I recently attended a workshop on financial aid. The speaker was discussing basic needs of financing for college and I took note of a few things as well as my own research that I felt would be beneficial for you to know when applying to college and applying for your financial aid.
Below is a new chart from www.fafsa.gov that lists STATE DEADLINE dates.
**IT IS VERY IMPORTANT THAT YOU FOLLOW THESE DATES AND FILE YOUR FAFSA (FREE APPLICATION FOR FEDERAL STUDENT AID) AS SOON AS POSSIBLE WITHOUT WAITING UNTIL THAT DATE.
*For example the state of Indiana requires everyone to have their FAFSA filed by March 10, no excuses. If FAFSA is not filed by March 1, then any college aid is lost.
State Student Financial Aid Deadlines
State deadlines may be earlier than the federal deadline.
TIP: State forms do not replace filling out the FAFSA. You must fill out the FAFSA to receive federal student aid.
Note: Date received means received by Federal Student Aid unless otherwise indicated.
|Alabama||Check with your financial aid administrator|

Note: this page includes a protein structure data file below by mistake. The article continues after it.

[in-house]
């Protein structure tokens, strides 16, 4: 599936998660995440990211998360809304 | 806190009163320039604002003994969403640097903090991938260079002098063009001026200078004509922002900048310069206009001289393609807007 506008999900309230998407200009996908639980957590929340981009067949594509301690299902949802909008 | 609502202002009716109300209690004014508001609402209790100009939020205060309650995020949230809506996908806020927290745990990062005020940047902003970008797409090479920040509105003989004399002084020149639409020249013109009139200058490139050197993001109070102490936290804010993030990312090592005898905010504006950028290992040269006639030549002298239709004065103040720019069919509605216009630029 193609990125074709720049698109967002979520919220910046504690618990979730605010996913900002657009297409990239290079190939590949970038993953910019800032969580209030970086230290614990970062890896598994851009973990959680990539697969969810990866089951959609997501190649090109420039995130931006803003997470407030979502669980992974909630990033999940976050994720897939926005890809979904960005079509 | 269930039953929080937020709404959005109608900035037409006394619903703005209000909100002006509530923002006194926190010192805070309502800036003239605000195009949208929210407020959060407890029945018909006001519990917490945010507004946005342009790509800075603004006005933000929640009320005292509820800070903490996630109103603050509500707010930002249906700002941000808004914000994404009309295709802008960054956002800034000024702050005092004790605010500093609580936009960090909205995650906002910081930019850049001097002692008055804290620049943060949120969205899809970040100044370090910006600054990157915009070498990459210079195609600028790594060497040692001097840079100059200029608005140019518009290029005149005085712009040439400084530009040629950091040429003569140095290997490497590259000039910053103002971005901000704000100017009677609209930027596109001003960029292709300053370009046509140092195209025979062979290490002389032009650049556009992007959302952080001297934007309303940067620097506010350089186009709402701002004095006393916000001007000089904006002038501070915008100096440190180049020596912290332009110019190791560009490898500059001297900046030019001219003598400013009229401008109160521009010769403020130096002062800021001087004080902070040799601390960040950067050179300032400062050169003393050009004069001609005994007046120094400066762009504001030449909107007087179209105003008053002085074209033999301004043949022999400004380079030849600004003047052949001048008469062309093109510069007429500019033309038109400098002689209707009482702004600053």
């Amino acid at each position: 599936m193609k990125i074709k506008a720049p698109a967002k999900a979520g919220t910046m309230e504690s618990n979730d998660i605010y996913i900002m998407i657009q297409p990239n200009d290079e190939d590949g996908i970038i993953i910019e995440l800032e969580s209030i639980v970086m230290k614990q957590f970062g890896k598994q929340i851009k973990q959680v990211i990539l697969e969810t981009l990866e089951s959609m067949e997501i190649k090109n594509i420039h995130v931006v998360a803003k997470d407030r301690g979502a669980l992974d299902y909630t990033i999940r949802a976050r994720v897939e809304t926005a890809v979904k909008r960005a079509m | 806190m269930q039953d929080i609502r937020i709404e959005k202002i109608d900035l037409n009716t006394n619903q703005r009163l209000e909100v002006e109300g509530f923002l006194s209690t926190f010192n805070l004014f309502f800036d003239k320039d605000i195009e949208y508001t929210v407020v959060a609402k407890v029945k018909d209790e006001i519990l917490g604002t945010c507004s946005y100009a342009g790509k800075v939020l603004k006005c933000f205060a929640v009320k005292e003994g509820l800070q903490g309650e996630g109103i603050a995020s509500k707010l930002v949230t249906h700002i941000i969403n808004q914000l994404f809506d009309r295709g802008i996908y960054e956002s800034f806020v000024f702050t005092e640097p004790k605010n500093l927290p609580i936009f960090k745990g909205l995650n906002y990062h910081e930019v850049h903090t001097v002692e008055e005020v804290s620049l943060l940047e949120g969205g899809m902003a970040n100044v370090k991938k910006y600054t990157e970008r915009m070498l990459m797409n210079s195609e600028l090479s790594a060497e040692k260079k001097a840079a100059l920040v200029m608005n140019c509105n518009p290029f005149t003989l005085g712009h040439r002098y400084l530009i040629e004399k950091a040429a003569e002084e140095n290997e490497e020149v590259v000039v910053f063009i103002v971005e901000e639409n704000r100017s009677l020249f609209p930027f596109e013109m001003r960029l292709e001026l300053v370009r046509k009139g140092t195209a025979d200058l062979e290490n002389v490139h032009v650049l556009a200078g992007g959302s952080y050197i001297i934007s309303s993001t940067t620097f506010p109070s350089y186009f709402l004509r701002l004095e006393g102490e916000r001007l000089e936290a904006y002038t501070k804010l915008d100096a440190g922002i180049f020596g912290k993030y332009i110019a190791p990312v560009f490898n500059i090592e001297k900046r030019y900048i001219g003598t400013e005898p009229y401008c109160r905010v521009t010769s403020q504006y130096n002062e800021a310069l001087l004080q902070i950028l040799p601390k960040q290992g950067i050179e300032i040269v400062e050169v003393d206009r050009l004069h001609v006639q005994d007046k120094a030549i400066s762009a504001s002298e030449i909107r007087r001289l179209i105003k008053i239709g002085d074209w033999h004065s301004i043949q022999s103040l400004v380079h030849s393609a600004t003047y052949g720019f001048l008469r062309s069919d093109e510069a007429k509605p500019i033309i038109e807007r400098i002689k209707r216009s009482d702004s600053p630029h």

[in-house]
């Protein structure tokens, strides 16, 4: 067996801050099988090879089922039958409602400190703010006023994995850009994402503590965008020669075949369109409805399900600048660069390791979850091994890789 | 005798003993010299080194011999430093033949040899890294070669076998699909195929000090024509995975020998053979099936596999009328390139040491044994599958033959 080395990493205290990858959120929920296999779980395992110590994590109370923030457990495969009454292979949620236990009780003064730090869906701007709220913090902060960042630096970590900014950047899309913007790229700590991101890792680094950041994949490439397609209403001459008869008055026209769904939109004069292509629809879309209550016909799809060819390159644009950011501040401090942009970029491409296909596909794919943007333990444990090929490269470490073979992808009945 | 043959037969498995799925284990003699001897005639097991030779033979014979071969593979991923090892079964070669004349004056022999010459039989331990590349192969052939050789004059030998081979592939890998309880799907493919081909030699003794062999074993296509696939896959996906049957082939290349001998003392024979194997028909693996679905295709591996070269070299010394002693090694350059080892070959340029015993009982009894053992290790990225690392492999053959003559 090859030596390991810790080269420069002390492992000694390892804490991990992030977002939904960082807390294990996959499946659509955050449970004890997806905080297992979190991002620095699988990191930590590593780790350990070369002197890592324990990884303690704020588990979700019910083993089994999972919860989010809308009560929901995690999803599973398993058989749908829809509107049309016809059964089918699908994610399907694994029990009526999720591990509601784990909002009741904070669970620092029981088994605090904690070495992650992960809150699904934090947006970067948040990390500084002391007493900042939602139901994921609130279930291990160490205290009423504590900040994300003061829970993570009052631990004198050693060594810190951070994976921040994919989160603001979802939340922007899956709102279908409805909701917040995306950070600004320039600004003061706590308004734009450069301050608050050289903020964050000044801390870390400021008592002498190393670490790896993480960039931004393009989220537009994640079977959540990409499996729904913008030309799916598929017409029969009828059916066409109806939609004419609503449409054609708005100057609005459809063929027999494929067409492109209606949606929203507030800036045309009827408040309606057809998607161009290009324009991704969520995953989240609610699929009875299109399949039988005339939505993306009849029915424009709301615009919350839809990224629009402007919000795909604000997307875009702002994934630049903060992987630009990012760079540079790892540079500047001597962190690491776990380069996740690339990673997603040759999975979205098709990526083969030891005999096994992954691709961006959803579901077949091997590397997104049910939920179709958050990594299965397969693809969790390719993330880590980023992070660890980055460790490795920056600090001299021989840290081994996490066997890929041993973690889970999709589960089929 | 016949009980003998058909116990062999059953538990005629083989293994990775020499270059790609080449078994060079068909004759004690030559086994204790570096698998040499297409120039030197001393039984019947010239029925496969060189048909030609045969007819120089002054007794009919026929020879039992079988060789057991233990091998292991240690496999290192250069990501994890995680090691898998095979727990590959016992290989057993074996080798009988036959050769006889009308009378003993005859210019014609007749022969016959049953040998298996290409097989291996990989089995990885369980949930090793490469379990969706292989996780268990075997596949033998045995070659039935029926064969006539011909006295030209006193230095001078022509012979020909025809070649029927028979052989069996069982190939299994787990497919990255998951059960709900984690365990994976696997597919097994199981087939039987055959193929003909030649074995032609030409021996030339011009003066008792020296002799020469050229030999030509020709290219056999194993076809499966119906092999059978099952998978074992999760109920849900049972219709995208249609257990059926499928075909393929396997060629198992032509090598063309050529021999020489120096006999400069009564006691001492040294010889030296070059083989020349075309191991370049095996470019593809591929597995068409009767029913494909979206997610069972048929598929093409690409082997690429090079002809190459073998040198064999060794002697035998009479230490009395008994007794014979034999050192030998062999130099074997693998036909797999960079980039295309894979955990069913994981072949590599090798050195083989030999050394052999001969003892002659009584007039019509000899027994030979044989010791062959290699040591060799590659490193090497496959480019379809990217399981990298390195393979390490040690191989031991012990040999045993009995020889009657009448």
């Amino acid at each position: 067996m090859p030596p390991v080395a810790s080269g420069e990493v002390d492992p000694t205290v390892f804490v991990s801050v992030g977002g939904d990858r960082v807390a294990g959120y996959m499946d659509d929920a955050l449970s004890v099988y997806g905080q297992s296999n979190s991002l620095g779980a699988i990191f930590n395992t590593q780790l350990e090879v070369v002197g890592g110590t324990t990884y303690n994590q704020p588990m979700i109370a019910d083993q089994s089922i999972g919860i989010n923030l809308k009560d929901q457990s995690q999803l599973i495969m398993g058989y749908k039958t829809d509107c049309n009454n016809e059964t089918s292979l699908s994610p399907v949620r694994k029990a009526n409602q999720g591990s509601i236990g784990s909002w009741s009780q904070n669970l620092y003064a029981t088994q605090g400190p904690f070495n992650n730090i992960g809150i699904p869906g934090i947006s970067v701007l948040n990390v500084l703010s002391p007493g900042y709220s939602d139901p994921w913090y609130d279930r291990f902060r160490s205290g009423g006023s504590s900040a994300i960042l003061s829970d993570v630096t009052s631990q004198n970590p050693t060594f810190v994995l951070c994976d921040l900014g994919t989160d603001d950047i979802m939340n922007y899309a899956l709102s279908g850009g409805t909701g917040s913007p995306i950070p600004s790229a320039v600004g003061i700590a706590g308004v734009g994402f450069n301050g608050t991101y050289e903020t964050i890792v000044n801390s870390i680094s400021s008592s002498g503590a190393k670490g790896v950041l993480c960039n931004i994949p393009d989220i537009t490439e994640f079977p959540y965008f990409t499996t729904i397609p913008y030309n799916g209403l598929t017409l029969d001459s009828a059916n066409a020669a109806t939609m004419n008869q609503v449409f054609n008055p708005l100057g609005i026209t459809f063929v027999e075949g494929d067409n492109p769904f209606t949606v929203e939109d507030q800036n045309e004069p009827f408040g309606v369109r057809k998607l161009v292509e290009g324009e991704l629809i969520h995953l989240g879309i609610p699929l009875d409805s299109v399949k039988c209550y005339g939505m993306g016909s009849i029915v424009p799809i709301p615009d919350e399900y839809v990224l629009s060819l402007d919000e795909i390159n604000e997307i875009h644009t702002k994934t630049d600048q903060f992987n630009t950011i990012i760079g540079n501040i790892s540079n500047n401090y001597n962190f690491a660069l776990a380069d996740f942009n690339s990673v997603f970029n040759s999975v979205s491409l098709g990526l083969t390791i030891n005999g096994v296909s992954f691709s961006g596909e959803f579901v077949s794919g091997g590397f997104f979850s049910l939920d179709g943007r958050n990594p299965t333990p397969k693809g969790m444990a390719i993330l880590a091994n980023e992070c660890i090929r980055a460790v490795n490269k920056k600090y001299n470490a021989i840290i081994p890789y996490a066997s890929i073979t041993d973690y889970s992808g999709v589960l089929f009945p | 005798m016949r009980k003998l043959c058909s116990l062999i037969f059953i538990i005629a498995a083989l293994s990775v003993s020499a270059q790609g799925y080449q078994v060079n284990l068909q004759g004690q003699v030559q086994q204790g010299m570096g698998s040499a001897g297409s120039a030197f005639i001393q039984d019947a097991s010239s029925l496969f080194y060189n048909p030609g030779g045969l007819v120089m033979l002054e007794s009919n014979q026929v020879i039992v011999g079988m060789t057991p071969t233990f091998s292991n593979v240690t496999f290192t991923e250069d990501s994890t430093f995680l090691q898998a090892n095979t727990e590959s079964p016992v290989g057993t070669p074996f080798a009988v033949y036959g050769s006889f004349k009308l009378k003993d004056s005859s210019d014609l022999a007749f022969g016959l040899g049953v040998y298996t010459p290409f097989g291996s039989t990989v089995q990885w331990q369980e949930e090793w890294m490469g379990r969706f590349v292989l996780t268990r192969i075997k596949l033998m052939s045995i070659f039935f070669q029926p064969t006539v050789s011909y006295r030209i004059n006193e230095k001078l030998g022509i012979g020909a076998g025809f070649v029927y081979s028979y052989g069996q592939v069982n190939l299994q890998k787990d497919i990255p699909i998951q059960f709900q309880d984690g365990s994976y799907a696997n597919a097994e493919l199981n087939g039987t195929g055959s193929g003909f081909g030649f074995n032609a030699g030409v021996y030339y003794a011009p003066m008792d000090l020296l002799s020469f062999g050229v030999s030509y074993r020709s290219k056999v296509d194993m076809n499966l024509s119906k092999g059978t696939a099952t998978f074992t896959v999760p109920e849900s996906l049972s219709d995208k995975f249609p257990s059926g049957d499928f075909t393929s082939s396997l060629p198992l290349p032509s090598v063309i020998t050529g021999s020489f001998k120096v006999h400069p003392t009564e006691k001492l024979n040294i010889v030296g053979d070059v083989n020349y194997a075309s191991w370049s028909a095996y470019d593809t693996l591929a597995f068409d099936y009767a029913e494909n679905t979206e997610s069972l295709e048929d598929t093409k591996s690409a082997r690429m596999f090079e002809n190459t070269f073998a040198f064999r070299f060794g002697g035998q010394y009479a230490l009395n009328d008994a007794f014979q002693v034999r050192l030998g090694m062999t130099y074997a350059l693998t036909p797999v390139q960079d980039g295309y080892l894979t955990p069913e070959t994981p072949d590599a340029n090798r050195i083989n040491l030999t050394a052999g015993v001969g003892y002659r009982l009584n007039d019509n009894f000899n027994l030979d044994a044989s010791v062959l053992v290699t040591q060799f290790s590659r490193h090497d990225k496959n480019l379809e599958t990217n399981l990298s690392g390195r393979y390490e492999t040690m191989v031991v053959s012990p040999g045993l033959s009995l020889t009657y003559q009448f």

|Alaska||April 15, 2010 @|
|American Samoa||Check with your financial aid administrator*|
|Arizona||Check with your financial aid administrator|
|Arkansas||For Academic Challenge – June 1, 2010 @
For Workforce Grant – check with your financial aid administrator
For Higher Education Opportunity Grant – June 1, 2010 (fall term) @; November 1, 2010 (spring term) @
|California||For initial awards – March 2, 2010 +*
For additional community college awards – September 2, 2010 – date postmarked +*
|Colorado||Check with your financial aid administrator|
|Connecticut||February 15, 2010 #*|
|Delaware||April 15, 2010 @|
|District of Columbia||June 30, 2010 @#*|
|Federated States of Micronesia||Check with your financial aid administrator*|
|Florida||May 15, 2010 – date processed|
|Georgia||Check with your financial aid administrator|
|Guam||Check with your financial aid administrator*|